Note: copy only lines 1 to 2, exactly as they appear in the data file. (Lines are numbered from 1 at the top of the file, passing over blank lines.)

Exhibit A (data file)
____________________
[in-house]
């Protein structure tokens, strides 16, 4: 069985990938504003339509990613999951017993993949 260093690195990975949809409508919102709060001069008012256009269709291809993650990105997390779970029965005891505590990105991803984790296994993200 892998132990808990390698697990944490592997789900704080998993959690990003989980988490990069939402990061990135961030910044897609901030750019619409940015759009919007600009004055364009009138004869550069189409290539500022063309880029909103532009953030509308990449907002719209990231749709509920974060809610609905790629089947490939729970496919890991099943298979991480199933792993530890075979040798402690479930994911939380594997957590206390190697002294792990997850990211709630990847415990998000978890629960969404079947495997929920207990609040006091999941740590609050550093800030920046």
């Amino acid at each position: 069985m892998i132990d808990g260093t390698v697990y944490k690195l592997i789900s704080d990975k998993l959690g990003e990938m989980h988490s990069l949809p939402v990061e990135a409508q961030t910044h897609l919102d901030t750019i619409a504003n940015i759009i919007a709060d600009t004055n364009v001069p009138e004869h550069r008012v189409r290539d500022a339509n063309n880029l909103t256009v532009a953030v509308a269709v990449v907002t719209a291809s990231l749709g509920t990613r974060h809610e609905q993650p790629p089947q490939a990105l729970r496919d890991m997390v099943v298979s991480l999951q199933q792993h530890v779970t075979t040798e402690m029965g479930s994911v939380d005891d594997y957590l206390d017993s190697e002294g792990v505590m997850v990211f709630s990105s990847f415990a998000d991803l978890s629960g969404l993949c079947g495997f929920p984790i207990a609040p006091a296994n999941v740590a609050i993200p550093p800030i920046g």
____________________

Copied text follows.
[in-house]
């Protein structure tokens, strides 16, 4: 069985990938504003339509990613999951017993993949 260093690195990975949809409508919102709060001069008012256009269709291809993650990105997390779970029965005891505590990105991803984790296994993200 892998132990808990390698697990944490592997789900704080998993959690990003989980988490990069939402990061990135961030910044897609901030750019619409940015759009919007600009004055364009009138004869550069189409290539500022063309880029909103532009953030509308990449907002719209990231749709509920974060809610609905790629089947490939729970496919890991099943298979991480199933792993530890075979040798402690479930994911939380594997957590206390190697002294792990997850990211709630990847415990998000978890629960969404079947495997929920207990609040006091999941740590609050550093800030920046």